“We don’t think it is a case of infection, but if it turns out to be the case we will take further steps to make sure it doesn’t spread,” he assured.

Meanwhile, the carcasses were collected in a tractor-trolley and buried in a ditch. A total of 669 dead birds were buried while hundreds lay strewn around as the forest staff hesitated to venture into the slippery muddy areas.

This is the second such incident in the state within a week. Last Thursday, 37 demoiselle cranes were found dead in Jodhpur‘s Khinchan area. Their viscera too have been sent for investigation and reports are awaited.

sambhar birds

Birds found dead at Sambhar lake (PTI)


What happens when the roof of the world melts?

Top 10 Gorgeous Lakes in the Himalayas

The ice that has long defined South Asia’s mountain ranges is dissolving into massive new lakes, raising the specter of catastrophic flooding.

Gokyo village, nestled beside a lake fed in part by Nepal’s Ngozumba Glacier, doesn’t face immediate danger from flooding, but other Himalayan communities are threatened by rising glacial lakes.

It’s a landscape like no other on the planet—the colossal glaciers of the Himalaya, which for millennia have been replenished by monsoons that smother the mountains in new snow each summer.

But take that same jet trip 80 years from now, and those gleaming ice giants could be gone.

Earlier this year, the International Centre for Integrated Mountain Development published the most comprehensive analysis to date of how climate change will affect the glaciers of the Himalaya, Hindu Kush, Karakoram, and Pamir mountains, which together form an arc across Afghanistan, Pakistan, China, India, Nepal, Bhutan, and Myanmar. The study warned that, depending on the rate of global warming, one-third to two-thirds of the region’s approximately 56,000 glaciers will disappear by 2100.


Scientists say the accelerated melting of Asia’s estimated 56,000 glaciers is creating hundreds of new lakes across the Himalaya and other high mountain ranges. If the natural dam holding a glacial lake in place fails, the resulting flood could wipe out communities situated in the valleys below. Engineers in Nepal are looking at ways to lower the most dangerous lakes to reduce the threat.

This is a dire prediction for some 1.9 billion South Asians, who rely on the glaciers for water—used not only for drinking and sanitation but also for agriculture, hydroelectric power, and tourism. But the survey also looked at a more immediate question: As the glaciers rapidly melt, where will all the water—more than a quadrillion gallons of it, roughly the amount contained in Lake Huron—go?

The answer is that the Himalaya, long defined by its glaciers, is rapidly becoming a mountain range defined by lakes. In fact, another study found that from 1990 to 2010, more than 900 new glacier-fed lakes were formed across Asia’s high mountain ranges. Because of the remote locations, scientists must rely on satellites to count them, and new lakes appear to be growing so quickly that it’s difficult for scientific teams to agree on the precise number.

“It’s all happening much faster than we expected it to even five or 10 years ago,” says Alton Byers, a National Geographic explorer and mountain geographer at the University of Colorado Boulder.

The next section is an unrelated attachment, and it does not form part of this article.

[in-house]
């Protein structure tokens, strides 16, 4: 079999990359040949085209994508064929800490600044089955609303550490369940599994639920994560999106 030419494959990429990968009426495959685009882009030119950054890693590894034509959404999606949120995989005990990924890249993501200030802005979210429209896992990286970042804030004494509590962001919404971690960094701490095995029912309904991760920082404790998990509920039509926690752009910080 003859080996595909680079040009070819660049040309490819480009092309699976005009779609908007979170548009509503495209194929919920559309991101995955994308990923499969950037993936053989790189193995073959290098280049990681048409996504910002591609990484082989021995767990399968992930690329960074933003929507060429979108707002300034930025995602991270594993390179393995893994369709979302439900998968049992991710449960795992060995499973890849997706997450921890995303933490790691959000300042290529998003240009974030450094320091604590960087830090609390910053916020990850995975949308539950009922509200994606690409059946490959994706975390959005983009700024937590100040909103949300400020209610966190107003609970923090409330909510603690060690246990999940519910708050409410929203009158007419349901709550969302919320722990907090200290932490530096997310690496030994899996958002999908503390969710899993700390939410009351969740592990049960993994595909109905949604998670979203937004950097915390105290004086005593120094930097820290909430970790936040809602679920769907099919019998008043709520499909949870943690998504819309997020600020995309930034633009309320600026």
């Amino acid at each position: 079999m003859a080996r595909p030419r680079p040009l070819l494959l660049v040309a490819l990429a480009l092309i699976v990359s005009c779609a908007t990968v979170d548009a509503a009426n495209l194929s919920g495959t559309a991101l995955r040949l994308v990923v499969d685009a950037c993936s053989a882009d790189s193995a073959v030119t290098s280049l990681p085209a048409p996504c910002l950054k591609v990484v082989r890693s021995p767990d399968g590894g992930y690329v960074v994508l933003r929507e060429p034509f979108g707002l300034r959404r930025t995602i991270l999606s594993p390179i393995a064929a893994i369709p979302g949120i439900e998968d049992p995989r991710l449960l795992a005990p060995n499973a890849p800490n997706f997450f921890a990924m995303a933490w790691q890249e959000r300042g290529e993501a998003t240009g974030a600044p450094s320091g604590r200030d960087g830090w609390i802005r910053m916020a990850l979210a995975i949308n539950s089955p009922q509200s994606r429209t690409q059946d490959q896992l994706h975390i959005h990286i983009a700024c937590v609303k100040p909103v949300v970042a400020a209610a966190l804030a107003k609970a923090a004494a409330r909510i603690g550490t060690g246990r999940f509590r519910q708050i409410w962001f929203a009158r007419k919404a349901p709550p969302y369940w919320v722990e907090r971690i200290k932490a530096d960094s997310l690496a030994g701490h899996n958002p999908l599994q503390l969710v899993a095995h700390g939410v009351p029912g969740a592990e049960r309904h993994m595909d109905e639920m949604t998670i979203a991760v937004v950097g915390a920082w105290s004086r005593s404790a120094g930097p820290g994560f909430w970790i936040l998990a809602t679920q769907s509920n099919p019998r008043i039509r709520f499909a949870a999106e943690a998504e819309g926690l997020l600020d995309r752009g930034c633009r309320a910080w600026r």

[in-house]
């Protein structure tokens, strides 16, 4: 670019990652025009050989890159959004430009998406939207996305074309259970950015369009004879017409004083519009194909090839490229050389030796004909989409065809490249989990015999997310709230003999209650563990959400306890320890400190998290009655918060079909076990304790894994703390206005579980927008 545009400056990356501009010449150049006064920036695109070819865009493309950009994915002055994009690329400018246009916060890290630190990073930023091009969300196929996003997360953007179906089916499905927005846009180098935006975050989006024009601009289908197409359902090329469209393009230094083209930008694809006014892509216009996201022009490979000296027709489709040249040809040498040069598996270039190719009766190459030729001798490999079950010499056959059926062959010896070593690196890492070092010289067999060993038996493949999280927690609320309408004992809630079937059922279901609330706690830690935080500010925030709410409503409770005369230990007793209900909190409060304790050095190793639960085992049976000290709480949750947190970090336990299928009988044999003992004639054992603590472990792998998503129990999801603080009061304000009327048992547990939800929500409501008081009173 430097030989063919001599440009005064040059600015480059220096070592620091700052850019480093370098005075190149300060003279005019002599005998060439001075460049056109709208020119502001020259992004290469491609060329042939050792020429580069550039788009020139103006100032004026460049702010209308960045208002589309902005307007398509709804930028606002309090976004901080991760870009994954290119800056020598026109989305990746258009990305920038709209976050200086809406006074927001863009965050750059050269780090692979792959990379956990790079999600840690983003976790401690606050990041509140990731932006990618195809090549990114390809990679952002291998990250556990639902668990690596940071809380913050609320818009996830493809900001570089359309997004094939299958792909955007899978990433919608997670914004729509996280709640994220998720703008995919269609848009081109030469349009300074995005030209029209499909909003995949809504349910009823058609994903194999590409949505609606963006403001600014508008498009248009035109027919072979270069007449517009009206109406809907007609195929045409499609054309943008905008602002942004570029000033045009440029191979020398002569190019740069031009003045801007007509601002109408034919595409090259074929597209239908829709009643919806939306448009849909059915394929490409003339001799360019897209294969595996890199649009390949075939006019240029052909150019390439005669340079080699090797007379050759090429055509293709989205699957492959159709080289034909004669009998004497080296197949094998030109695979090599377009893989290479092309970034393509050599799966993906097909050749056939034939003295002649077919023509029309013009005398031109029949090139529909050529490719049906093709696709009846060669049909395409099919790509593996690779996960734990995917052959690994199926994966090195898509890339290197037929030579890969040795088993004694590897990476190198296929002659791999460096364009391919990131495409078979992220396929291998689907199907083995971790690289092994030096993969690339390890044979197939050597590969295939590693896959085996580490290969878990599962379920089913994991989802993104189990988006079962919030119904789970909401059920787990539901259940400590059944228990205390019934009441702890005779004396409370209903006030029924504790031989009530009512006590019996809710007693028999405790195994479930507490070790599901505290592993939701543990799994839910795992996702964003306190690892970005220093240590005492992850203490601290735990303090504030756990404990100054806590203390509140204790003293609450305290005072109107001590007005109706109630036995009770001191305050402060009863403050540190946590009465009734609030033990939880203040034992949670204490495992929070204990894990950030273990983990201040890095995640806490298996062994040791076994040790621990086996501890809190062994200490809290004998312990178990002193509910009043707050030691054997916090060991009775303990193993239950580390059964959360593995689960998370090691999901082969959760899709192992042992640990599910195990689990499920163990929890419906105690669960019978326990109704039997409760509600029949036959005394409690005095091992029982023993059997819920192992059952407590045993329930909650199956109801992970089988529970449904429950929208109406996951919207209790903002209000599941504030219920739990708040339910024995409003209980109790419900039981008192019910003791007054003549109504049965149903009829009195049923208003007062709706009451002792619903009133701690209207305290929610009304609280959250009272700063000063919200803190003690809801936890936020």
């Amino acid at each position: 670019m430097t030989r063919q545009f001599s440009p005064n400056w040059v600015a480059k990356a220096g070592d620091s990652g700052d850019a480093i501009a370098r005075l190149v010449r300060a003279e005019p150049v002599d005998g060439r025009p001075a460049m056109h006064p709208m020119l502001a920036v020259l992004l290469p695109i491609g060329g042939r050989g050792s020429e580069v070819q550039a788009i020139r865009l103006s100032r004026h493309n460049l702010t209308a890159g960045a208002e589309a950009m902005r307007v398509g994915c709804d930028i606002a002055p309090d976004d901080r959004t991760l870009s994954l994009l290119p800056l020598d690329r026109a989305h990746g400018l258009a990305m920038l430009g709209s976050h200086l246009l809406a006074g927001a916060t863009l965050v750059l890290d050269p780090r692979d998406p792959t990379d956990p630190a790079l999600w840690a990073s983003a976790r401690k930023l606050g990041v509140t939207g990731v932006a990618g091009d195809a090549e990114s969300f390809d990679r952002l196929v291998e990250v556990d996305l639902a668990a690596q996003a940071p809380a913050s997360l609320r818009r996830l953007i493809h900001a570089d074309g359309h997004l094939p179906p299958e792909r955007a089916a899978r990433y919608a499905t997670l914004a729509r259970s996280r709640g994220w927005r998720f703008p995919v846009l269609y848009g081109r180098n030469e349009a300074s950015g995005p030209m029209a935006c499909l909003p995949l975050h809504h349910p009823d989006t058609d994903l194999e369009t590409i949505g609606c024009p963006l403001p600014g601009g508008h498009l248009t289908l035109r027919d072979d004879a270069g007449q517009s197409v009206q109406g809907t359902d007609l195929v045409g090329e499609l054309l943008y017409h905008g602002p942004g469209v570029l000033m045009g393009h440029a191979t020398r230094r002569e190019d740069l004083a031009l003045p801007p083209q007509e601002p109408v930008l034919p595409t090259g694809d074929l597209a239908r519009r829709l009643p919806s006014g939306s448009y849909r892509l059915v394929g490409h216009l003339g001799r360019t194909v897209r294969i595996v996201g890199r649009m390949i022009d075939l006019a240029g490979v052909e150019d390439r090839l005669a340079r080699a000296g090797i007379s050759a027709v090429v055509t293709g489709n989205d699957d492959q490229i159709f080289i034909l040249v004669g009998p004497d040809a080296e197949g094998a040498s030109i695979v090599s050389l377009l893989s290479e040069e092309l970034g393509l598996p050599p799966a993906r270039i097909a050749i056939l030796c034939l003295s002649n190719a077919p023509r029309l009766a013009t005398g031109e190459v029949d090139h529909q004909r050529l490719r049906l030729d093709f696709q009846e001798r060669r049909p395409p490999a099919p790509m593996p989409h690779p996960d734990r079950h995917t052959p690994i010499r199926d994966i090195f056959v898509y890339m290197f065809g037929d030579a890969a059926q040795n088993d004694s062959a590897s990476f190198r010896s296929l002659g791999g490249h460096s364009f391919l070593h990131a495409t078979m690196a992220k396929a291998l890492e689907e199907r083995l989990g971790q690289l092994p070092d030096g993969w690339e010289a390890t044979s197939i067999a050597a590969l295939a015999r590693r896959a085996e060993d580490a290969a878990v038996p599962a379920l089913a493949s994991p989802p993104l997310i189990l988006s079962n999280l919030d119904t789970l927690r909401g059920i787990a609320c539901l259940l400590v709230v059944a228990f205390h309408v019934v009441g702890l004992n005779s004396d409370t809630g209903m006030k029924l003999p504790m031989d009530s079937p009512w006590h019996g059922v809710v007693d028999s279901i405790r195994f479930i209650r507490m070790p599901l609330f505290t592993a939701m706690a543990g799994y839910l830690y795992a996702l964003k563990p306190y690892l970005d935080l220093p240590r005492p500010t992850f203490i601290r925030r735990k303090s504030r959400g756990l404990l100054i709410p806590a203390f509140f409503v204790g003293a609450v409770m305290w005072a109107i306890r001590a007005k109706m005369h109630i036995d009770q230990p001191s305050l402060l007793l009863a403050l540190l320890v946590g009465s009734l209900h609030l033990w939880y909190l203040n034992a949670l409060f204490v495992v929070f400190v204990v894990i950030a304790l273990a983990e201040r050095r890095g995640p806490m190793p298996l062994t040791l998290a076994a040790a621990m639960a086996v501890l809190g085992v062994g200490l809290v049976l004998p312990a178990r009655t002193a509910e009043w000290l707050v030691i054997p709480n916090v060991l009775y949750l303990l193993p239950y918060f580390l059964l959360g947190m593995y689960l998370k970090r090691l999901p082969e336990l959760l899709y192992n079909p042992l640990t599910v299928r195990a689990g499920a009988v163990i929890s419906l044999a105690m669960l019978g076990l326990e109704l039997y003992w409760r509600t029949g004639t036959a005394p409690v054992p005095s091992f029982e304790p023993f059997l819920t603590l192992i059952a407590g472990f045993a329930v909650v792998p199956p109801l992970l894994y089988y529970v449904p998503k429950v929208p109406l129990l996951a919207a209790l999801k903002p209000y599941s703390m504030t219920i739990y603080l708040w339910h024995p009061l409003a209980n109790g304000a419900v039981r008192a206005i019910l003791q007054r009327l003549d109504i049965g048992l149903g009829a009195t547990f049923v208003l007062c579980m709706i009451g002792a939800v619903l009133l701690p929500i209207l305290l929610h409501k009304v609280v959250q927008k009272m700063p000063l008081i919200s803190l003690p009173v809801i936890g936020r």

To understand how these lakes form, think of a glacier as an ice bulldozer slowly plowing down the side of a mountain, scraping through the earth, and leaving a ridge of debris on either side as it pushes forward. These ridges are called moraines, and as glaciers melt and retreat, water fills the gouge that remains, and the moraines serve as natural dams.

“They start as a series of meltwater ponds,” Byers explains, and “they coalesce to form a single pond, then a larger lake. And year by year they get larger and larger, until you have a lake with millions of cubic meters of water.”

And as the lake fills up, it can overspill the moraines holding it in place or, in the worst-case scenario, the moraines can give way. Scientists call such an event a glacial lake outburst flood, or GLOF, but there’s also a Sherpa word for it: chhu-gyumha, a catastrophic flood.

One of the most spectacular Himalayan GLOFs occurred in the Khumbu region of Nepal on August 4, 1985, when an ice avalanche rumbled down the Langmoche Glacier and crashed into the mile-long, pear-shaped Dig Lake.

The lake was likely less than 25 years old—a photo taken in 1961 by Swiss cartographer Edwin Schneider shows only ice and debris at the foot of Langmoche. When the avalanche hit the lake, it created a wave 13 to 20 feet high that breached the moraine and released more than 1.3 billion gallons—about the equivalent of 2,000 Olympic-size swimming pools—of water downstream.

The Sherpa who saw it described a black mass of water slowly moving down the valley, accompanied by a loud noise like many helicopters and the smell of freshly tilled earth. The flood destroyed 14 bridges, about 30 houses, and a new hydroelectric plant. According to some reports, several people were killed. By a benevolent twist of fate, the flood happened during a festival celebrating the coming harvest, so there were few local residents near the river that day, which undoubtedly saved lives.

“There have always been GLOF events,” Byers says. “But we’ve never experienced so many dangerous lakes in such a short amount of time. We know so little about them.” The Dig Lake flood focused attention on the risks posed by other lakes across the Himalaya. Chief among them were Rolpa Lake, in the Rolwaling Valley of Nepal, and Imja Lake, near the foot of Everest, directly upstream from several villages along the popular trekking route to Everest Base Camp.